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The 50-Yard Freestyle: Searching for That Sub-19 Clocking -- March 7, 2005

By John Lohn

MINNEAPOLIS, Minn., March 7. WE'VE been waiting and waiting. When will a sprinter dip under the magical 19-second barrier in the 50-yard freestyle? The site could be this month's NCAA Men's Championships, to be held March 24-26 at the University of Minnesota.

Over the years, an 18-something swim has been considered a possibility. But, year after year, that performance has proven elusive. Tom Jager and Anthony Ervin came close. So did Neil Walker and Roland Schoeman. Jager (1990) and Ervin (2002) have the fastest time in history, a 19.05 effort from the NCAA Championships.

When the 50 free at the NCAA Champs is held, a few swimmers could pop an 18.99 outing. Here's a look at some of the challengers, provided they swim the event.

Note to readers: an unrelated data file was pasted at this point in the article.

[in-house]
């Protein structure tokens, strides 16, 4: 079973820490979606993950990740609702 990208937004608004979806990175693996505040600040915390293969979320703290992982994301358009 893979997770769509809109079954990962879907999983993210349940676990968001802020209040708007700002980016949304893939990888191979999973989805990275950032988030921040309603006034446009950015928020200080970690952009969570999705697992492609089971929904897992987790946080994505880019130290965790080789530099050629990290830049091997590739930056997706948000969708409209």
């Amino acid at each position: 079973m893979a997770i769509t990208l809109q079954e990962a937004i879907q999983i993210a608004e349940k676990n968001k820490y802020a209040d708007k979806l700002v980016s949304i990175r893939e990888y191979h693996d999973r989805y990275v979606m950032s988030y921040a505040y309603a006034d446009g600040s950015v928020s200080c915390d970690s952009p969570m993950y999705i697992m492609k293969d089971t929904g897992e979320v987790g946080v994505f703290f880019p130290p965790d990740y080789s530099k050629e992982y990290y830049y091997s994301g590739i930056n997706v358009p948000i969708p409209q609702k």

-Fred Bousquet, Auburn: At last year's NCAA Championships, Bousquet blasted the short-course world record in the 50-meter freestyle with a time of 21.10. He'll be back to defend and is looking to lead Auburn to a third straight team title.

-Duje Draganja, California: Last summer, Draganja collected a silver medal in the 50 free at the Athens Olympics. And, over the weekend, he popped a 19.22 mark in the 50-yard free in winning the event at the PAC-10 Championships.

-Simon Burnett, Arizona: At the Texas Invitational in December, Burnett stormed to an effort of 19.28. While he is better suited for the 100 and 200 free events, Burnett does have tremendous speed.

-Matt Grevers, Northwestern: With splendid versatility, it is uncertain whether Grevers will swim the 50 free at the NCAA Champs. If he does, he could be in the mix. The Big Ten Conference titlist, Grevers has gone 19.35.

-Ben Wildman-Tobriner, Stanford: In finishing second to Duje Draganja at the PAC-10 Champs, Wildman-Tobriner went 19.23.